Telling Animal Tales
However, for the most part, documentary films and narrative features present their critters quite differently.
Narrative features, such as the frequently remade Lassie and Flicka treat animals as their leading actors, protagonists whose behavior is integral to the telling of their story. As protagonists, the animals are endowed with evident human-like traits: love, loyalty, heroic goals.
This humanizing of animals, known as anthropomorphism, is commonplace in fiction film, live and animated.
In documentary film, which is characterized by the filmmaker's commitment to present real life as it is, anthropomorphism is pretty much taboo--at least from the documentary filmmaker's perspective.
In the Oscar winning March of the Penguins, director Luc Jacquet definitely lets penguins be penguins. And you see all of their natural behavior, both appealing and off putting. The only nasty little penguin secret Jacquet didn't capture with his camera is their terrible stench--well, he wasn't working in smell-o-vision.
Audiences may associate the antics of the cute little birds--who waddle like Charlie Chaplin and, unlike Mr. Chaplin, mate for life--with our own human behavior. But in March of the Penguins, the anthropomorphism is a projection from the viewers, not the celluloid.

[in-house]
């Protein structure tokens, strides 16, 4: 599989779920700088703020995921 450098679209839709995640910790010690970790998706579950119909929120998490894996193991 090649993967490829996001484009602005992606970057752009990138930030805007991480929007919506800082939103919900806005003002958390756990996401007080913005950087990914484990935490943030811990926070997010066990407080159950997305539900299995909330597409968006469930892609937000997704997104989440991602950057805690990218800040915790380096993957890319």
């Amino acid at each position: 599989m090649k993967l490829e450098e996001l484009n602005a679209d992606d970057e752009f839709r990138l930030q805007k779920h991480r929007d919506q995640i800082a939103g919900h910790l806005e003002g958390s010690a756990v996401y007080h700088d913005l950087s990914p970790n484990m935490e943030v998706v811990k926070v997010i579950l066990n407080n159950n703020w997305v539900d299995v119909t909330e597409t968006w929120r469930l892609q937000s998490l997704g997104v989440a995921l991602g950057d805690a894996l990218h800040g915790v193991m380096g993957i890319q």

Not all documentary directors are equally purist about anthropomorphism, however. And, sometimes suggesting that animals have human traits can give the filmmaker's underlying message greater impact.
Take Arctic Tale, for example. In this documentary film, directors Adam Ravetch and Sarah Robertson make their compelling case for environmental protection by showing us two Arctic critters, Nanu, the polar bear cub, and Seela, the walrus pup, who face starvation because the Arctic ice cap is melting so rapidly due to global warming. The film's footage is pure cinema vérité, but the narration suggests that the nuzzling behavior we seen in Seela is human-like familial love and that the scrawny scavenging Arctic fox who shadows Nanu is the bear's best friend.
The Tricks of the Trade
While this is an unusual approach, it's easy to understand why the filmmakers took it. Ravetch and Robertson care passionately about the environment, and their film is a purposeful call to action.
After all, documentary filmmakers are storytellers, too. And they use all the tricks of their trade--compelling voice over narration, dramatic editing and intertitles to engage, convince and entertain their audiences.
However, documentary filmmakers focusing on animal subjects don't have the option of reenactment, a technique sometimes used in documentary films covering historical events and other subjects. So, the footage you see in animal documentaries is most likely authentic--the real deal.
Telling Animal Tales
It's rare that manmade or invented animals appear in documentary films--and, when they do, the films they appear in are usually documentaries about art.
The Cats of Mirikitani (2006) introduces us to the series of wonderful paintings and drawings of felines by Jimmy Mirikitani, a homeless artist. We quickly see that these creatures of his own invention are, indeed, his best friends.
Like the baby bear and walrus in Arctic Tale, these documented cats are meant to lead into a story that's larger than the sum of its parts.